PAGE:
COPTS ATTEND a mass funeral in Cairo R 311 .
(photo credit: Mohamed Abd El-Ghany/Reuters)
A top Egyptian minister tried to to resign Tuesday in protest against an army crackdown two days earlier in Cairo
that left at least 25 people dead, most of them Coptic
Sunday’s incident was Egypt’s bloodiest since president Hosni
Mubarak was forced out of office in February.
An aide said Hazem el-
Beblawi, who serves as both deputy prime minister and finance minister, had quit
after three months in office, but Beblawi later said the ruling military council
had prevented his request.
“I did not withdraw my resignation. The
higher [military] council rejected it... and I am now in a difficult
situation... I am confused,” he told Reuters.
Al Jazeera television
reported later Tuesday that Egypt’s entire cabinet had resigned, but authorities
quickly dismissed those claims as baseless.
Samuel Tadros, a research
fellow at the Hudson Institute, said Egypt’s Christians almost unanimously view
their security as having deteriorated since Mubarak’s resignation.
lesson Copts have learned is perhaps the same one Jewish communities learned in
the Middle Ages – it’s much better to have tyrants persecuting you than to deal
with the mob,” Tadros, a Coptic Egyptian, told The Jerusalem Post by phone from
“In the case of a tyrant or king persecuting you, there are
methods of dealing with him... with the mob there is not. That’s
the lesson minorities have known for some time.”
Tadros said many Copts
are thinking of emigrating from Egypt.
“Every Copt today is asking the
question, ‘Do we have a future in this country or not?’” he said.
exact circumstances of Sunday’s incident remain unclear. Authorities have
arrested 28 people on suspicion of attacking soldiers and burning military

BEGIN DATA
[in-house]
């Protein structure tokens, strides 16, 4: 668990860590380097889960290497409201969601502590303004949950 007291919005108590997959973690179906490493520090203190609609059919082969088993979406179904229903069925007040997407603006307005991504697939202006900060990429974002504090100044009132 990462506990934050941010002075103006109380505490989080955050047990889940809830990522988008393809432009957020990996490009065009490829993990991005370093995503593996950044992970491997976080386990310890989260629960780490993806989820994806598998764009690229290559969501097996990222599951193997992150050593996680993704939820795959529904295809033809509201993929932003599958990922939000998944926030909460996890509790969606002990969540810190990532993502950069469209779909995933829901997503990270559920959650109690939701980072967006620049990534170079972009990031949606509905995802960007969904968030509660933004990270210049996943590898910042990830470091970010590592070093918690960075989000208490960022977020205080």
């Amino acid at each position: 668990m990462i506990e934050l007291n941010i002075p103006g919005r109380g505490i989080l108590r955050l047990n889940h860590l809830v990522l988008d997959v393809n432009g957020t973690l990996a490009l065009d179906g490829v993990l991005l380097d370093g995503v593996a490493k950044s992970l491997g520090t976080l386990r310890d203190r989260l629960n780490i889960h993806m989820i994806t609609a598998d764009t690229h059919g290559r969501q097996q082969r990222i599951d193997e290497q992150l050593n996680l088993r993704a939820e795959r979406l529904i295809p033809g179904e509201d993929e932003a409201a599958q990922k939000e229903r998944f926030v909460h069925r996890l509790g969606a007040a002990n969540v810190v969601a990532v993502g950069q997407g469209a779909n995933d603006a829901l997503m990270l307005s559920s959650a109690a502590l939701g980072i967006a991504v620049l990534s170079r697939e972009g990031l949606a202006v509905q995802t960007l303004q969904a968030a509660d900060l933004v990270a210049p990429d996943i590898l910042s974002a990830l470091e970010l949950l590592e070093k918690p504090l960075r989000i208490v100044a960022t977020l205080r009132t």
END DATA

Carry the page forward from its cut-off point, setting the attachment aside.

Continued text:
vehicles, state media reported, but most Egyptians appear to believe the army
quelled a peaceful demonstration with disproportionate and inexplicable
“There was utter shock that the military took part in this
attack,” he said. “This made the Copts feel their worst nightmare has been
realized – that they’ve been left alone. This time, however, it wasn’t just the
mob attacking them, but their own army.”
Khairi Abaza, an Egyptian
analyst who is a senior fellow at the Washington-based Foundation for Defense of
Democracies said the bloodshed should not
be seen merely as a sectarian incident, but a manifestation of Egypt’s
accumulated frustration with a popular revolution that has thus far failed to
produce representative government, security or an improved economy.
political factions in Egypt are frustrated. Liberals are frustrated, socialists
and communists are frustrated and even Islamists are frustrated – they’re afraid
secular [parties] will create a system in which they are oppressed. The way the
army has been ruling – with absolutely no power sharing with anyone else – has
made everyone nervous,” he said.